The basics of physics to the anesthesiologist. D-R

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The basics of physics to the anesthesiologist. D-R Kazarin Peter. The basics of physics to the anesthesiologist. D-R Kazarin Peter.

Application of Physics in Anesthesiology  • Basic knowledge of physics necessary for a full understandingApplication of Physics in Anesthesiology • Basic knowledge of physics necessary for a full understanding of the functioning of many anesthetic apparatus.

main topics of the lectures • pressure and flow of gases and liquids.  • electricitymain topics of the lectures • pressure and flow of gases and liquids. • electricity and electrical safety.

UNITS OF MEASUREMENT • Base SI units •  - length (meter) •  - massUNITS OF MEASUREMENT • Base SI units • — length (meter) • — mass (kilogram) • — time (second) • — current (ampere) • — temp (kelvin) • — luminous intensity (candela) • — amount of substance (mole)

 • DERIVED UNITS •  - temp in degrees celcius •  - force (newton) • DERIVED UNITS • — temp in degrees celcius • — force (newton) • — pressure (pascal) • — pressure (bar) • — energy (electron volt) • — power (watt) • — frequency (hertz) • — volume ( liter)UNITS OF MEASUREMENT

UNITS OF MEASUREMENT • UNITS NOT IN THE SI SYSTEM •  - pressure (mm. Hg)UNITS OF MEASUREMENT • UNITS NOT IN THE SI SYSTEM • — pressure (mm. Hg) • — pressure (cmh 2 o) • — pressure (std atmosphere) • — energy (calorie) • — force (kilogram weight)

UNITS OF MEASUREMENT •  - 1 kilopascal = 7. 5 mm. Hg.  • UNITS OF MEASUREMENT • — 1 kilopascal = 7. 5 mm. Hg. • — 1 Bar = 750 mm. Hg • — 1 kilopascal = 10. 2 cm. H 2 O • — 1 std atmosphere = 101. 325 k. Pa • — 1 calorie = 4. 18 J • — 1 kilogram weight = 9. 81 N • — Pounds / in 2(PSI) -Atmospheric Pressure PATM=14. 7 PSI)

BASIC DEFINITIONS • Fundamental values in the physics of mass, length, and are time. BASIC DEFINITIONS • Fundamental values in the physics of mass, length, and are time.

table of physical quantities table of physical quantities

basic mechanical basic mechanical

electricity electricity

FLUIDS • Substances may exist in solid, liquid or gaseous form. In solids, molecules oscillate aboutFLUIDS • Substances may exist in solid, liquid or gaseous form. In solids, molecules oscillate about a fixed point, whereas in liquids the molecules possess higher velocities and move more freely and thus do not bear a constant relationship in space to other molecules. •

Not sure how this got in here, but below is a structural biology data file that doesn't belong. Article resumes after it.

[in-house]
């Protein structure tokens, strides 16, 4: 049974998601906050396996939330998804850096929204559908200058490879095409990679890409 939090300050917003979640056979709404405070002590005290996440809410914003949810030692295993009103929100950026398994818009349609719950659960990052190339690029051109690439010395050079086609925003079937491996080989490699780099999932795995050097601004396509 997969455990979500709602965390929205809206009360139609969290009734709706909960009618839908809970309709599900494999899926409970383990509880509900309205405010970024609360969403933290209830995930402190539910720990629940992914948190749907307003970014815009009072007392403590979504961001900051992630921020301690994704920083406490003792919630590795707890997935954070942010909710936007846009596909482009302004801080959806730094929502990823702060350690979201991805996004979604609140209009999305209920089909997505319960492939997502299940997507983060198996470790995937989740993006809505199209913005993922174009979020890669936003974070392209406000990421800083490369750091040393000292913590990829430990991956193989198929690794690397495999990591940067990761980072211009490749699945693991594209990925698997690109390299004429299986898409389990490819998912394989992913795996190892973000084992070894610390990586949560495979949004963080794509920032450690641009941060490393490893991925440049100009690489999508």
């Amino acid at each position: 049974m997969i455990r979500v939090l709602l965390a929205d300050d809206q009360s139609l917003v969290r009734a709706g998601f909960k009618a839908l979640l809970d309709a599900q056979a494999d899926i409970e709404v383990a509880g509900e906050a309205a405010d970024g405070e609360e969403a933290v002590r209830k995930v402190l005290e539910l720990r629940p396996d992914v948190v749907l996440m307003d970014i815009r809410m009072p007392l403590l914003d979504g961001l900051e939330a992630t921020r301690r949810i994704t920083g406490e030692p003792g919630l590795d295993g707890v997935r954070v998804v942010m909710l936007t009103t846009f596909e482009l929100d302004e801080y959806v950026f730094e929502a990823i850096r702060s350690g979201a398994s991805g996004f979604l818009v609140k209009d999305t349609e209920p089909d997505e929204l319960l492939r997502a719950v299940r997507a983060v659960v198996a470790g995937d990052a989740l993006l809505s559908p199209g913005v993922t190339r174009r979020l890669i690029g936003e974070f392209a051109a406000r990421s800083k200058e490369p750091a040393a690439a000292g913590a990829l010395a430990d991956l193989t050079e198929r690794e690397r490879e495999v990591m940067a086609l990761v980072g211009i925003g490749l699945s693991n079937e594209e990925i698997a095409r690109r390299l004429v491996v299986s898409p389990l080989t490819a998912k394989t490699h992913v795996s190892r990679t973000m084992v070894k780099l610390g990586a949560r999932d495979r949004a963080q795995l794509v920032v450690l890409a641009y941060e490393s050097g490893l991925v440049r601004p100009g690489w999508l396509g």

FLUIDS • The molecules of gases also move freely, but to an even greater extent. FLUIDS • The molecules of gases also move freely, but to an even greater extent. Both gases and liquids are termed fluids. Liquids are incompressible and at constant temperature occupy a fixed volume, conforming to the shape o f a container; gases have no fixed volume but expand to occupy the total space o f a container. • but expand to occupy the total space o f a container.

FLUIDS FLUIDS

GAS PRESSURES • There are three important laws which determine the behaviour of gases and whichGAS PRESSURES • There are three important laws which determine the behaviour of gases and which are important to anaesthetists.

GAS PRESSURES • Boyle’s law states that, at constant temperature, the volume ( V) of aGAS PRESSURES • Boyle’s law states that, at constant temperature, the volume ( V) of a given mass of gas varies inversely with its absolute pressure (P): • P 1*V 1 = P 2*V

GAS PRESSURES • Charles’ law states that, at constant pressure,  the volume of a givenGAS PRESSURES • Charles’ law states that, at constant pressure, the volume of a given mass o f gas varies directly with its absolute temperature ( T): • V 1/T 1=V 2/T 2 • T 1 = Initial Temperature ( Kelvin — K ) • V 1 = Initial Volume ( L or m. L ) • T 2 = Final Temperature ( Kelvin — K ) • V 2 = Final Volume ( L or m. L )

GAS PRESSURES • The third gas law indicates that at constant volume the absolute pressure onGAS PRESSURES • The third gas law indicates that at constant volume the absolute pressure on the gas varies directly with the absolute temperature or P / T = constant. Therefore at constant volume a doubling of temperature results in a doubling of pressure.

GAS PRESSURES • Combining these three gas laws:  P 1*V 1/T 1=P 2*V 2/T 2GAS PRESSURES • Combining these three gas laws: P 1*V 1/T 1=P 2*V 2/T

GAS PRESSURES • The behaviour of a mixture of gases in a container is described byGAS PRESSURES • The behaviour of a mixture of gases in a container is described by Dalton’s law of partial pressures. • This states that, in a mixture of gases, the pressure exerted by each gas is the same as that which it would exert if it alone occupied the container. • Thus, in a cylinder o f compressed air at a pressure of 100 bar, the pressure exerted by nitrogen is equal to 79 bar (as the fractional concentration o f nitrogen is 0. 79).

Avogadro’s hypothesis • Avogadro’s hypothesis states that equal volumes of gases at the same temperature andAvogadro’s hypothesis • Avogadro’s hypothesis states that equal volumes of gases at the same temperature and pressure contain equal numbers of molecules.

Avogadro’s hypothesis Avogadro’s hypothesis

Critical temperature Critical temperature

Critical temperature Critical temperature

Pressure notation in anaesthesia Pressure notation in anaesthesia

Pressure notation in anaesthesia Pressure notation in anaesthesia